LANCASTER, United Kingdom — Scientists in the United Kingdom have a surprising (and appetizing) way of getting rids of worms — junk food. Their study finds a high-fat diet allows the immune system to rid itself of parasites, which is a leading cause of sickness and death in the developing world.
Parasitic worms impact the lives of up to a billion people globally, specifically those dealing with poor sanitation and access to hygienic products. One of these parasites, called “whipworm,” lives in the human intestine and causes an infection called trichuriasis. This infection damages the large intestine and can lead to abdominal pain, nausea, vomiting, headaches, and even bloody stool.
In Western nations, high-fat diets are pretty common. Despite that, how the typical “Western diet” interacts with worm infections is still unclear. A team from Lancaster University and the University of Manchester set out to answer the question.
“In order to be able to study how nutrition affects parasite worm infection, we have been using a mouse model, Trichuris muris, closely related to the human whipworm Trichuris trichiura and seeing how a high-fat diet impacts immunity,” says lead author Dr. Evelyn Funjika, formerly at Manchester and now at the University of Zambia, in a media release.
Fatty foods boost immune cells that attack worms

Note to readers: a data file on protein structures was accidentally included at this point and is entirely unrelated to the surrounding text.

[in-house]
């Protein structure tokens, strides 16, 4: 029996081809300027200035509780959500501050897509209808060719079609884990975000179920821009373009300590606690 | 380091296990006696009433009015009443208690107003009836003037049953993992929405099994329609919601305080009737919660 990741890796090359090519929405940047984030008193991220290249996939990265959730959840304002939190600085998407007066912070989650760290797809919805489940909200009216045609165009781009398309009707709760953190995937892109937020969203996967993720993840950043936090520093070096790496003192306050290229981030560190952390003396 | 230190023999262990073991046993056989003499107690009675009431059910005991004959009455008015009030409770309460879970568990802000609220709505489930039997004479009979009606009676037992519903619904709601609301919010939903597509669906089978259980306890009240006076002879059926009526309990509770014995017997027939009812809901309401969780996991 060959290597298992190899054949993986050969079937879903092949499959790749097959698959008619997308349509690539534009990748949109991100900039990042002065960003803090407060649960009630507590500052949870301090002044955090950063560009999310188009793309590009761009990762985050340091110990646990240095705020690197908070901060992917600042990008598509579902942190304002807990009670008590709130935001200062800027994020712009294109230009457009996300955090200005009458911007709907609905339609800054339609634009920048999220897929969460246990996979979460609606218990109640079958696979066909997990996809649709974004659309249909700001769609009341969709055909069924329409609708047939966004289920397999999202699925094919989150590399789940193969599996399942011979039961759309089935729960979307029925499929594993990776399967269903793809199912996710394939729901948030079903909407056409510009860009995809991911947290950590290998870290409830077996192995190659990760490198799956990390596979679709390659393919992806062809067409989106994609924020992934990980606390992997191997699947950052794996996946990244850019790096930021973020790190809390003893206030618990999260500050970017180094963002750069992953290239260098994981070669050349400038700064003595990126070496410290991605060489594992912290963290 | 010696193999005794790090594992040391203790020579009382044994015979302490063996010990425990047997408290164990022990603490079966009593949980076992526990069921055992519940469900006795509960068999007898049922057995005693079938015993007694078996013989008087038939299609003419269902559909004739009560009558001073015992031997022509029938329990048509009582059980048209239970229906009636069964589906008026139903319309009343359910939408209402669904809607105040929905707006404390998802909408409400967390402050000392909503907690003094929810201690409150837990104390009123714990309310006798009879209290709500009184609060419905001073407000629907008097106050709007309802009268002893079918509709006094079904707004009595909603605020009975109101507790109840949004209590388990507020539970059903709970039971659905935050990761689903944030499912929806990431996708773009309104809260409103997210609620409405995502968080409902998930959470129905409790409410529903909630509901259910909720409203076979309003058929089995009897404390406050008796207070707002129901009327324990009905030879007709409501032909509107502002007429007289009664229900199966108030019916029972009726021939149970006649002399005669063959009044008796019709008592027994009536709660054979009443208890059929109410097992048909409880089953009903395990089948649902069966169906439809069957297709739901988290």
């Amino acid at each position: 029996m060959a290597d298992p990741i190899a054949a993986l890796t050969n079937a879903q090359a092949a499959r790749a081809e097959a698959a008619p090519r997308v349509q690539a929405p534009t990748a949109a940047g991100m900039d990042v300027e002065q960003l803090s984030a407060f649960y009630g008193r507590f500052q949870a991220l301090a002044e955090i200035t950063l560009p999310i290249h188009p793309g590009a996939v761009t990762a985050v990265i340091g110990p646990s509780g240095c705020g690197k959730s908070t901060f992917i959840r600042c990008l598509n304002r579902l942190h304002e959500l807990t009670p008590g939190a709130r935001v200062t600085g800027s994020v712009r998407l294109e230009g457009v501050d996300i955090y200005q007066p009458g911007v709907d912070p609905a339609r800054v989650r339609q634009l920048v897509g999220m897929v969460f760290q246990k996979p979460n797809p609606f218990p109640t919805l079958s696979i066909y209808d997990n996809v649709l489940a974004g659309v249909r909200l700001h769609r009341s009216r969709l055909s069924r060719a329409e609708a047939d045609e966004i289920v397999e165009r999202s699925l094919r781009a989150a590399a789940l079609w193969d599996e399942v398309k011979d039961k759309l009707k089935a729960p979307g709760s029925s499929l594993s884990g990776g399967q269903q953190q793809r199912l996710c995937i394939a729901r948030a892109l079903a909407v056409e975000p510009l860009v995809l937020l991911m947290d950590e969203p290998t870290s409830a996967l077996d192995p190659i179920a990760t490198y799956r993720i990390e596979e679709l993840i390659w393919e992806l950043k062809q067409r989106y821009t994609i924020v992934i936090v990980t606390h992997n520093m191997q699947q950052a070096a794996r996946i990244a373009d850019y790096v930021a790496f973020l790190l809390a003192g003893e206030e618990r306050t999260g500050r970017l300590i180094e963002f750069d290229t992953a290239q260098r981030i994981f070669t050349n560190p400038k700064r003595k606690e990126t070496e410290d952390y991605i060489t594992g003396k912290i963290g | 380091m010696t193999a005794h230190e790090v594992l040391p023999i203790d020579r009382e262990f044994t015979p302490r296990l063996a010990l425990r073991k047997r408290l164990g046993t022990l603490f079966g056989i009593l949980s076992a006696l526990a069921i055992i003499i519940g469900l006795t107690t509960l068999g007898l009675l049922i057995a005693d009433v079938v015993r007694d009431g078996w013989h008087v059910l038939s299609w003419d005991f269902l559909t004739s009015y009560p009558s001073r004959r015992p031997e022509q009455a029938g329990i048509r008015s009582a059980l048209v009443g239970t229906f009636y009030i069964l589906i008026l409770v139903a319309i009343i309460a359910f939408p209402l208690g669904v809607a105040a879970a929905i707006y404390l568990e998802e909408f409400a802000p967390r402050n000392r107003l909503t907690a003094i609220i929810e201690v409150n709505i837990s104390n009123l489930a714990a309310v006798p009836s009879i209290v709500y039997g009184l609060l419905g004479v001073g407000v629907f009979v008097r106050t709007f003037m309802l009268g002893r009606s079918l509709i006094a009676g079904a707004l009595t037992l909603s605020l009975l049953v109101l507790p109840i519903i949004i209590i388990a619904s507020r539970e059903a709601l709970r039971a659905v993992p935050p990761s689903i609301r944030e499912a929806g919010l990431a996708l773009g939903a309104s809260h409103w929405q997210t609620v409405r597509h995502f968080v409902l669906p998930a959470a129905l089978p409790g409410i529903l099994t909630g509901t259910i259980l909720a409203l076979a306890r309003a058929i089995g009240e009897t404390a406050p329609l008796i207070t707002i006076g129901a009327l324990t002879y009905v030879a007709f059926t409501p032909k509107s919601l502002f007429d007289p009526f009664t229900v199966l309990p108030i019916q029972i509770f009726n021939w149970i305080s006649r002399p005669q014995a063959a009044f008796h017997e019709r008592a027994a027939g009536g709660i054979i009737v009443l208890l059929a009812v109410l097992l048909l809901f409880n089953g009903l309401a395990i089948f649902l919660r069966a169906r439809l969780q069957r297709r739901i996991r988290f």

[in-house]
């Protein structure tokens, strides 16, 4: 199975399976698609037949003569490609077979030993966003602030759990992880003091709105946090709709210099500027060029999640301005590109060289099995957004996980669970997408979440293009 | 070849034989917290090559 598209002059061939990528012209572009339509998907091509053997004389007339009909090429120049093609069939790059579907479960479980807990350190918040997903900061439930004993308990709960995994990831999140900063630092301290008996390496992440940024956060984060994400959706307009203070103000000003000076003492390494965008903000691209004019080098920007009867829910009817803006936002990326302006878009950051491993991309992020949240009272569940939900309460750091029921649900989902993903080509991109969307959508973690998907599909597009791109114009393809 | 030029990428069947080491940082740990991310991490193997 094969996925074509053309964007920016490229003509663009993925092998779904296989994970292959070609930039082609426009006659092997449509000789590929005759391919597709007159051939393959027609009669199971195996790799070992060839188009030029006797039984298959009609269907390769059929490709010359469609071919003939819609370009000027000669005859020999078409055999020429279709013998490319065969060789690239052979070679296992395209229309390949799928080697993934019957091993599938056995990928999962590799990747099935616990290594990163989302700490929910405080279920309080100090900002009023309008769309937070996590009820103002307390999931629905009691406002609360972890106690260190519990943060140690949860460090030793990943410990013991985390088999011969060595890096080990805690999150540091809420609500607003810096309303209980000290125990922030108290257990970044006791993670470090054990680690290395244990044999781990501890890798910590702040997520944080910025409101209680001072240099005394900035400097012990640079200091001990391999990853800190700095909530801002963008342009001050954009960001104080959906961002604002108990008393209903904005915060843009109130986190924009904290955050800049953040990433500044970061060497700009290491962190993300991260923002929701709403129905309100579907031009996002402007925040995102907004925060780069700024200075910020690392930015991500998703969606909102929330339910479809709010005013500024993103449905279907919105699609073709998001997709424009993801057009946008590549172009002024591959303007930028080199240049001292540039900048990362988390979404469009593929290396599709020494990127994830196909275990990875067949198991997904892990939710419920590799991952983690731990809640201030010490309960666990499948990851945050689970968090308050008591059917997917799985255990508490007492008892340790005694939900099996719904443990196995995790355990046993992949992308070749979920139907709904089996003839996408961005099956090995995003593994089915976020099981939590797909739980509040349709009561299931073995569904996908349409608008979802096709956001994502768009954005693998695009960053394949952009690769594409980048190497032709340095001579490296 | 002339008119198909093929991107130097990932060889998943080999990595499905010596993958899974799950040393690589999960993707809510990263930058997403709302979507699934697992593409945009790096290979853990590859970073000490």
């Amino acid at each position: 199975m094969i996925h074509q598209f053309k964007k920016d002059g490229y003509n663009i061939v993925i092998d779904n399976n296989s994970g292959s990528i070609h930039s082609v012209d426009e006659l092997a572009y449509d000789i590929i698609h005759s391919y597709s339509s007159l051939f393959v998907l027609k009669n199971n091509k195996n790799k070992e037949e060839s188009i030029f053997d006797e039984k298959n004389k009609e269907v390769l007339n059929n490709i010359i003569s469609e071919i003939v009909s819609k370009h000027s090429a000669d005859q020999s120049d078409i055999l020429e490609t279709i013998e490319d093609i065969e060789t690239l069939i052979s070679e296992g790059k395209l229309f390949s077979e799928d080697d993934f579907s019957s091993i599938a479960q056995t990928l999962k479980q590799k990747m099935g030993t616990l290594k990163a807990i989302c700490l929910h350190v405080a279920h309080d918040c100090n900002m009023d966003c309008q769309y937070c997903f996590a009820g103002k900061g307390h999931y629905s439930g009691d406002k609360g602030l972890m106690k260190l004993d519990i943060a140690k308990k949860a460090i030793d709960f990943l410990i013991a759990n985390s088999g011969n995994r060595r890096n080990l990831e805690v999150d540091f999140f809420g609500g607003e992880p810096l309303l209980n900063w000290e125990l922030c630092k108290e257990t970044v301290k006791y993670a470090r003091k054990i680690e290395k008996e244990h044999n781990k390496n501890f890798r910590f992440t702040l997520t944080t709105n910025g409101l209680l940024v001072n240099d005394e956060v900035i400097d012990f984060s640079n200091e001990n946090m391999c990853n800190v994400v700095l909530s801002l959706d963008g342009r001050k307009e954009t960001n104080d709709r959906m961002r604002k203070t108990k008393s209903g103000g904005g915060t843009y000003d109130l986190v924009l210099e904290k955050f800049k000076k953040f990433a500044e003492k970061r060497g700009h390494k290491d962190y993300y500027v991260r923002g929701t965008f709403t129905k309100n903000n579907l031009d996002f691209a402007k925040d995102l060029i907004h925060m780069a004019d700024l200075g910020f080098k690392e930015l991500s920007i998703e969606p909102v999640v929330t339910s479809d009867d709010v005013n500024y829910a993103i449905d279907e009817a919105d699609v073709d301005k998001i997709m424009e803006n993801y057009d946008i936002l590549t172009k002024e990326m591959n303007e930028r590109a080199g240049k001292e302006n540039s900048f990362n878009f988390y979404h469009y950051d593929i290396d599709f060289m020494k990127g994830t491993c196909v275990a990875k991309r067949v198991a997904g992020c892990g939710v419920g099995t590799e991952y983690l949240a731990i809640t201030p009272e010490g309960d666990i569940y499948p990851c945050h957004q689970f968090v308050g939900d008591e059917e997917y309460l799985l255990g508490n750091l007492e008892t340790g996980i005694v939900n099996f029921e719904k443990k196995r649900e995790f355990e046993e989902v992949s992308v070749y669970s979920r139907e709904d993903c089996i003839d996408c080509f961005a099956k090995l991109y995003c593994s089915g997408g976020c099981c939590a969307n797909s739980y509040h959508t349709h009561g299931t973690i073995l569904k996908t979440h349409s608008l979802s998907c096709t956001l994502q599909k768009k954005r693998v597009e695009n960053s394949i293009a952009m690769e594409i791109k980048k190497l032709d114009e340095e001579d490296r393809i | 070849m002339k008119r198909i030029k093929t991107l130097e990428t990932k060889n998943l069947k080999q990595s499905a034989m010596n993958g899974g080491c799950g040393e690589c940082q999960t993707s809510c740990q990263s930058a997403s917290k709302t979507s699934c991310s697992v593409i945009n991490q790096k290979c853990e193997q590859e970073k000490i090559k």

Previously, evidence has suggested that immune responses that expel the parasite lean on white blood cells called T-helper 2 cells for help. They are designed to knock out parasites in the digestive system. This study shows that a high-fat diet — not to be confused with being obese — increases a molecule on these helper cells called ST2, heightening the T-helper 2 response to rid parasitic worms from the large intestinal tract. This is contrary to popular belief that high-fat diets are always harmful or detrimental to health.
“We were quite surprised by what we found during this study. High-fat diets are mostly associated with increased pathology during disease. However, in the case of whipworm infection this high fat diet licenses the T-helper cells to make the correct immune response to expel the worm,” says Dr. John Worthington from the Department of Biomedical and Life Science at Lancaster University.
Although these findings can’t be directly translated to suggest that weight plays an active role, other studies have reported that maintaining a healthy weight can support the body in fighting against parasites as well.
“Before you order that extra take-away, we have previously published that weight loss can aid the expulsion of a different gut parasite worm. So these results may be context specific, but what is really exciting is the demonstration of how diet can profoundly alter the capacity to generate protective immunity and this may give us new clues for treatments for the millions who suffer from intestinal parasitic infections worldwide,” Dr. Worthington concludes.
The findings are published in the journal Mucosal Immunology.